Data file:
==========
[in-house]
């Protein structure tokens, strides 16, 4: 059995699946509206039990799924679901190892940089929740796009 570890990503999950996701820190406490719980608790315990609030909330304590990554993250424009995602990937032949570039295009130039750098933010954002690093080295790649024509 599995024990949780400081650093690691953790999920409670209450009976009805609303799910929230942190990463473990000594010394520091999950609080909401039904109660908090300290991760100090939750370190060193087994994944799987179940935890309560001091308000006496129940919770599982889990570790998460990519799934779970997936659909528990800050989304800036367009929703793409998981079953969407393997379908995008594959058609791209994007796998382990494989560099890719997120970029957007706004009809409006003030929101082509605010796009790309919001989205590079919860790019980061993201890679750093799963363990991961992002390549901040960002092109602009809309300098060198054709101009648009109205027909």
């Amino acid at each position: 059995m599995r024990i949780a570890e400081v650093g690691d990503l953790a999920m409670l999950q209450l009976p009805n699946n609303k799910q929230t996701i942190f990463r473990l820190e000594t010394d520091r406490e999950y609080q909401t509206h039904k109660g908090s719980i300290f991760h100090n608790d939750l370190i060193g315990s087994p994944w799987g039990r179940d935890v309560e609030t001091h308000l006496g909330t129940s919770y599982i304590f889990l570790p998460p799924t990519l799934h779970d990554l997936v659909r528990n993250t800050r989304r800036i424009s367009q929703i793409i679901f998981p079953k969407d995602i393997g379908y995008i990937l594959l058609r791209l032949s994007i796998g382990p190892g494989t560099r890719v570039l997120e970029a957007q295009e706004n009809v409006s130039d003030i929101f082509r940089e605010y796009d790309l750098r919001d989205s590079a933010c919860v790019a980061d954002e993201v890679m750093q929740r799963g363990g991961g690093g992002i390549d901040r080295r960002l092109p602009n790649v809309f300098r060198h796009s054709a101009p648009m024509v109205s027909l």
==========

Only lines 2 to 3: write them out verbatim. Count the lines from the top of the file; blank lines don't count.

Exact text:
């Protein structure tokens, strides 16, 4: 059995699946509206039990799924679901190892940089929740796009 570890990503999950996701820190406490719980608790315990609030909330304590990554993250424009995602990937032949570039295009130039750098933010954002690093080295790649024509 599995024990949780400081650093690691953790999920409670209450009976009805609303799910929230942190990463473990000594010394520091999950609080909401039904109660908090300290991760100090939750370190060193087994994944799987179940935890309560001091308000006496129940919770599982889990570790998460990519799934779970997936659909528990800050989304800036367009929703793409998981079953969407393997379908995008594959058609791209994007796998382990494989560099890719997120970029957007706004009809409006003030929101082509605010796009790309919001989205590079919860790019980061993201890679750093799963363990991961992002390549901040960002092109602009809309300098060198054709101009648009109205027909």
């Amino acid at each position: 059995m599995r024990i949780a570890e400081v650093g690691d990503l953790a999920m409670l999950q209450l009976p009805n699946n609303k799910q929230t996701i942190f990463r473990l820190e000594t010394d520091r406490e999950y609080q909401t509206h039904k109660g908090s719980i300290f991760h100090n608790d939750l370190i060193g315990s087994p994944w799987g039990r179940d935890v309560e609030t001091h308000l006496g909330t129940s919770y599982i304590f889990l570790p998460p799924t990519l799934h779970d990554l997936v659909r528990n993250t800050r989304r800036i424009s367009q929703i793409i679901f998981p079953k969407d995602i393997g379908y995008i990937l594959l058609r791209l032949s994007i796998g382990p190892g494989t560099r890719v570039l997120e970029a957007q295009e706004n009809v409006s130039d003030i929101f082509r940089e605010y796009d790309l750098r919001d989205s590079a933010c919860v790019a980061d954002e993201v890679m750093q929740r799963g363990g991961g690093g992002i390549d901040r080295r960002l092109p602009n790649v809309f300098r060198h796009s054709a101009p648009m024509v109205s027909l």